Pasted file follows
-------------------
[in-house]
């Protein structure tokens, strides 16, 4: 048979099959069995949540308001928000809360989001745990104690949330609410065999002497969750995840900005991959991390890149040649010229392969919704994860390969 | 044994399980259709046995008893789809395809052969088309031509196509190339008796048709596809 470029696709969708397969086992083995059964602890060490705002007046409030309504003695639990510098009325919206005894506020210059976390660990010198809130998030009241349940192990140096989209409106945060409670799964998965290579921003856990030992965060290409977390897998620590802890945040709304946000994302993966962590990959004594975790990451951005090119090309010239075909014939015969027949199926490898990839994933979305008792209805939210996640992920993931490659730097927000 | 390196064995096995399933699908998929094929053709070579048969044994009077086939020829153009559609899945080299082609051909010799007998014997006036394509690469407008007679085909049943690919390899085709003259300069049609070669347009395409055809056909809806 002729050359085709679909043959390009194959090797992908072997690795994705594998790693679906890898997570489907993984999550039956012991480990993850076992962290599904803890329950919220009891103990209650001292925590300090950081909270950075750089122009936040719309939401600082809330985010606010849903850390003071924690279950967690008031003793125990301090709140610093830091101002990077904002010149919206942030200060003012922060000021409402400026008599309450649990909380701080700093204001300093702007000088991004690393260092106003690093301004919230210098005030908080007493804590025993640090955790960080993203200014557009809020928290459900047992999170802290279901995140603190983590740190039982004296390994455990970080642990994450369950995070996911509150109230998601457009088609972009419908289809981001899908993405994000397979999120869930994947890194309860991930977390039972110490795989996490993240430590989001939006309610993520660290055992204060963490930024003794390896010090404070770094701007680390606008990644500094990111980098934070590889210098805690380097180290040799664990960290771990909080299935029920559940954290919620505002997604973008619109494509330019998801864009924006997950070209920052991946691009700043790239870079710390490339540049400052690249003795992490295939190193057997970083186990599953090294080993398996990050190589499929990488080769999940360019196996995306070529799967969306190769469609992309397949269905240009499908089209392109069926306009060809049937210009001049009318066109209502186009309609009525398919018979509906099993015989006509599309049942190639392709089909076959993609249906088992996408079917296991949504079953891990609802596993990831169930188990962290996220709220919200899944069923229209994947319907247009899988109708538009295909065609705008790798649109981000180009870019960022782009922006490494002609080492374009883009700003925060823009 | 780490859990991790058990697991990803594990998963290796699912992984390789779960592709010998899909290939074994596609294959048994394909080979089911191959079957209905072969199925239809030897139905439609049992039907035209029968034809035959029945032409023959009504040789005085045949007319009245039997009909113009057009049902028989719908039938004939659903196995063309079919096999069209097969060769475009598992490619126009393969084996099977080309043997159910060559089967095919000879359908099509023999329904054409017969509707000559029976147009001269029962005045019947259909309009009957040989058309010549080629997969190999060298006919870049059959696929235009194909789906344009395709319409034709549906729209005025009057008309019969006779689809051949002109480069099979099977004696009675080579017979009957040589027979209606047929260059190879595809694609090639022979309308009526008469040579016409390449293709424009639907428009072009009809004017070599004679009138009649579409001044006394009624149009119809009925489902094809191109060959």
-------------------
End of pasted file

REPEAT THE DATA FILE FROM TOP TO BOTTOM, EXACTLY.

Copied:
[in-house]
């Protein structure tokens, strides 16, 4: 048979099959069995949540308001928000809360989001745990104690949330609410065999002497969750995840900005991959991390890149040649010229392969919704994860390969 | 044994399980259709046995008893789809395809052969088309031509196509190339008796048709596809 470029696709969708397969086992083995059964602890060490705002007046409030309504003695639990510098009325919206005894506020210059976390660990010198809130998030009241349940192990140096989209409106945060409670799964998965290579921003856990030992965060290409977390897998620590802890945040709304946000994302993966962590990959004594975790990451951005090119090309010239075909014939015969027949199926490898990839994933979305008792209805939210996640992920993931490659730097927000 | 390196064995096995399933699908998929094929053709070579048969044994009077086939020829153009559609899945080299082609051909010799007998014997006036394509690469407008007679085909049943690919390899085709003259300069049609070669347009395409055809056909809806 002729050359085709679909043959390009194959090797992908072997690795994705594998790693679906890898997570489907993984999550039956012991480990993850076992962290599904803890329950919220009891103990209650001292925590300090950081909270950075750089122009936040719309939401600082809330985010606010849903850390003071924690279950967690008031003793125990301090709140610093830091101002990077904002010149919206942030200060003012922060000021409402400026008599309450649990909380701080700093204001300093702007000088991004690393260092106003690093301004919230210098005030908080007493804590025993640090955790960080993203200014557009809020928290459900047992999170802290279901995140603190983590740190039982004296390994455990970080642990994450369950995070996911509150109230998601457009088609972009419908289809981001899908993405994000397979999120869930994947890194309860991930977390039972110490795989996490993240430590989001939006309610993520660290055992204060963490930024003794390896010090404070770094701007680390606008990644500094990111980098934070590889210098805690380097180290040799664990960290771990909080299935029920559940954290919620505002997604973008619109494509330019998801864009924006997950070209920052991946691009700043790239870079710390490339540049400052690249003795992490295939190193057997970083186990599953090294080993398996990050190589499929990488080769999940360019196996995306070529799967969306190769469609992309397949269905240009499908089209392109069926306009060809049937210009001049009318066109209502186009309609009525398919018979509906099993015989006509599309049942190639392709089909076959993609249906088992996408079917296991949504079953891990609802596993990831169930188990962290996220709220919200899944069923229209994947319907247009899988109708538009295909065609705008790798649109981000180009870019960022782009922006490494002609080492374009883009700003925060823009 | 780490859990991790058990697991990803594990998963290796699912992984390789779960592709010998899909290939074994596609294959048994394909080979089911191959079957209905072969199925239809030897139905439609049992039907035209029968034809035959029945032409023959009504040789005085045949007319009245039997009909113009057009049902028989719908039938004939659903196995063309079919096999069209097969060769475009598992490619126009393969084996099977080309043997159910060559089967095919000879359908099509023999329904054409017969509707000559029976147009001269029962005045019947259909309009009957040989058309010549080629997969190999060298006919870049059959696929235009194909789906344009395709319409034709549906729209005025009057008309019969006779689809051949002109480069099979099977004696009675080579017979009957040589027979209606047929260059190879595809694609090639022979309308009526008469040579016409390449293709424009639907428009072009009809004017070599004679009138009649579409001044006394009624149009119809009925489902094809191109060959």